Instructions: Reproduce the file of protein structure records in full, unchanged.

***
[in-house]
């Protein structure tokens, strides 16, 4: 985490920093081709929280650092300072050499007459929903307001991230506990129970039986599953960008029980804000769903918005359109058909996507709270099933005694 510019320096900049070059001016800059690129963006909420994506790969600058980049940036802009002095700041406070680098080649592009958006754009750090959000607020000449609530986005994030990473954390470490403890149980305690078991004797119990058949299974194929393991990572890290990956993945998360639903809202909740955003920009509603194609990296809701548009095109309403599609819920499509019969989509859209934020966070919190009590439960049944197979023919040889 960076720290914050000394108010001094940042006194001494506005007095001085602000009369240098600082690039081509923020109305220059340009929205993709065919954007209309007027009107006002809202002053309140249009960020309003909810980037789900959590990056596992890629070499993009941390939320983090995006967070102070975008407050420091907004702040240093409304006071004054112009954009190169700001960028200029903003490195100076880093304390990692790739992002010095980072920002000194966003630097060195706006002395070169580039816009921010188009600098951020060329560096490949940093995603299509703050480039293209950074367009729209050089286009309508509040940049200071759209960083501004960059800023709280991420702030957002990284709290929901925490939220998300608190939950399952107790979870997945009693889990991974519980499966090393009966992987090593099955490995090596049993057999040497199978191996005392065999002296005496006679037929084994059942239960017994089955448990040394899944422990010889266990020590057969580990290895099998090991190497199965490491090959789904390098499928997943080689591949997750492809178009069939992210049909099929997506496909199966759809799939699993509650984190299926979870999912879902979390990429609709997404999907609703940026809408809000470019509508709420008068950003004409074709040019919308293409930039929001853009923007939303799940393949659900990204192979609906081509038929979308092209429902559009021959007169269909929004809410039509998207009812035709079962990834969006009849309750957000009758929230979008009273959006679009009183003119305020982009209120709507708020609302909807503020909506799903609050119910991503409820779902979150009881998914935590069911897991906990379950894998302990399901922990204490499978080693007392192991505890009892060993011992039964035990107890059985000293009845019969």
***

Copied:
[in-house]
């Protein structure tokens, strides 16, 4: 985490920093081709929280650092300072050499007459929903307001991230506990129970039986599953960008029980804000769903918005359109058909996507709270099933005694 510019320096900049070059001016800059690129963006909420994506790969600058980049940036802009002095700041406070680098080649592009958006754009750090959000607020000449609530986005994030990473954390470490403890149980305690078991004797119990058949299974194929393991990572890290990956993945998360639903809202909740955003920009509603194609990296809701548009095109309403599609819920499509019969989509859209934020966070919190009590439960049944197979023919040889 960076720290914050000394108010001094940042006194001494506005007095001085602000009369240098600082690039081509923020109305220059340009929205993709065919954007209309007027009107006002809202002053309140249009960020309003909810980037789900959590990056596992890629070499993009941390939320983090995006967070102070975008407050420091907004702040240093409304006071004054112009954009190169700001960028200029903003490195100076880093304390990692790739992002010095980072920002000194966003630097060195706006002395070169580039816009921010188009600098951020060329560096490949940093995603299509703050480039293209950074367009729209050089286009309508509040940049200071759209960083501004960059800023709280991420702030957002990284709290929901925490939220998300608190939950399952107790979870997945009693889990991974519980499966090393009966992987090593099955490995090596049993057999040497199978191996005392065999002296005496006679037929084994059942239960017994089955448990040394899944422990010889266990020590057969580990290895099998090991190497199965490491090959789904390098499928997943080689591949997750492809178009069939992210049909099929997506496909199966759809799939699993509650984190299926979870999912879902979390990429609709997404999907609703940026809408809000470019509508709420008068950003004409074709040019919308293409930039929001853009923007939303799940393949659900990204192979609906081509038929979308092209429902559009021959007169269909929004809410039509998207009812035709079962990834969006009849309750957000009758929230979008009273959006679009009183003119305020982009209120709507708020609302909807503020909506799903609050119910991503409820779902979150009881998914935590069911897991906990379950894998302990399901922990204490499978080693007392192991505890009892060993011992039964035990107890059985000293009845019969």